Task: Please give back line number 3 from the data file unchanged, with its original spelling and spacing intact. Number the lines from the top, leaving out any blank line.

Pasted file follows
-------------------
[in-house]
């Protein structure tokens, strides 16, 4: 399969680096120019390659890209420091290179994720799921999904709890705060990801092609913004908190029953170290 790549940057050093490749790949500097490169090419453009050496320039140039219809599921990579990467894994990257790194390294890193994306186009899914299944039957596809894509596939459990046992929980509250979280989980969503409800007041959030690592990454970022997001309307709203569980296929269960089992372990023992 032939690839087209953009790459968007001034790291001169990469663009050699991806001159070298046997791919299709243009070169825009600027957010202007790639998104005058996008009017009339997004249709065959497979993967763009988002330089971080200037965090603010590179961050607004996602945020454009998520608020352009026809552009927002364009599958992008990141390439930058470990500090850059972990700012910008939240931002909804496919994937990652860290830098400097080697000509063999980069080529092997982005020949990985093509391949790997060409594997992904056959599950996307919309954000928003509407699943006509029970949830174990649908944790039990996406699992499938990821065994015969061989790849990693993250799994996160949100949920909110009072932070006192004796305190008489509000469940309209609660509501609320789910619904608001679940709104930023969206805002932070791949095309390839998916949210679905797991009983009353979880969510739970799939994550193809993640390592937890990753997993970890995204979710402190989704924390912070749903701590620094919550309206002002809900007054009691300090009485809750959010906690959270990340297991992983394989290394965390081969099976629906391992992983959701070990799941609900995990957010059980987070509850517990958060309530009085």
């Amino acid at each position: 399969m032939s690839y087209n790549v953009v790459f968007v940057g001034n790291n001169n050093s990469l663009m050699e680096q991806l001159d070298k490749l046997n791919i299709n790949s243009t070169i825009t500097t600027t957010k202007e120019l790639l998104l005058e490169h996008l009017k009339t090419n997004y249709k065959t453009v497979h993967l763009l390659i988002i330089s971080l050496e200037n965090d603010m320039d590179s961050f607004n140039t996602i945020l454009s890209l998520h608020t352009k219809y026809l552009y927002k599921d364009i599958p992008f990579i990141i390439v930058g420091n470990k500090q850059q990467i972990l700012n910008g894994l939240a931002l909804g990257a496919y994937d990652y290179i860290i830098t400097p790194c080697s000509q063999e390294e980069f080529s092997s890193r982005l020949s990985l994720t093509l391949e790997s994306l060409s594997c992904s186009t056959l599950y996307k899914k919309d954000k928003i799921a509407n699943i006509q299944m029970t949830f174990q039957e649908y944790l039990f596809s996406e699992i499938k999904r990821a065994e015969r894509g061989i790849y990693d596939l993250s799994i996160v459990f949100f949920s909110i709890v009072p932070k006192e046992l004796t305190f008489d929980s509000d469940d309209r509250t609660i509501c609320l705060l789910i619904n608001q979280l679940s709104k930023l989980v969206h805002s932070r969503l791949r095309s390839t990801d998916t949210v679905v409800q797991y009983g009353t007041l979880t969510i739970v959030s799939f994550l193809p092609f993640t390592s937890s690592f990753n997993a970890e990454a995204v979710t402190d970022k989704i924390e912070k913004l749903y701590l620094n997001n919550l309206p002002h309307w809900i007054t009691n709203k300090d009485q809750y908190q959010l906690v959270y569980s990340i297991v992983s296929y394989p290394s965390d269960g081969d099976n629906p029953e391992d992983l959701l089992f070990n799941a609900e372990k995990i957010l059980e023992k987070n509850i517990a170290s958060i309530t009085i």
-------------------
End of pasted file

């Amino acid at each position: 399969m032939s690839y087209n790549v953009v790459f968007v940057g001034n790291n001169n050093s990469l663009m050699e680096q991806l001159d070298k490749l046997n791919i299709n790949s243009t070169i825009t500097t600027t957010k202007e120019l790639l998104l005058e490169h996008l009017k009339t090419n997004y249709k065959t453009v497979h993967l763009l390659i988002i330089s971080l050496e200037n965090d603010m320039d590179s961050f607004n140039t996602i945020l454009s890209l998520h608020t352009k219809y026809l552009y927002k599921d364009i599958p992008f990579i990141i390439v930058g420091n470990k500090q850059q990467i972990l700012n910008g894994l939240a931002l909804g990257a496919y994937d990652y290179i860290i830098t400097p790194c080697s000509q063999e390294e980069f080529s092997s890193r982005l020949s990985l994720t093509l391949e790997s994306l060409s594997c992904s186009t056959l599950y996307k899914k919309d954000k928003i799921a509407n699943i006509q299944m029970t949830f174990q039957e649908y944790l039990f596809s996406e699992i499938k999904r990821a065994e015969r894509g061989i790849y990693d596939l993250s799994i996160v459990f949100f949920s909110i709890v009072p932070k006192e046992l004796t305190f008489d929980s509000d469940d309209r509250t609660i509501c609320l705060l789910i619904n608001q979280l679940s709104k930023l989980v969206h805002s932070r969503l791949r095309s390839t990801d998916t949210v679905v409800q797991y009983g009353t007041l979880t969510i739970v959030s799939f994550l193809p092609f993640t390592s937890s690592f990753n997993a970890e990454a995204v979710t402190d970022k989704i924390e912070k913004l749903y701590l620094n997001n919550l309206p002002h309307w809900i007054t009691n709203k300090d009485q809750y908190q959010l906690v959270y569980s990340i297991v992983s296929y394989p290394s965390d269960g081969d099976n629906p029953e391992d992983l959701l089992f070990n799941a609900e372990k995990i957010l059980e023992k987070n509850i517990a170290s958060i309530t009085i």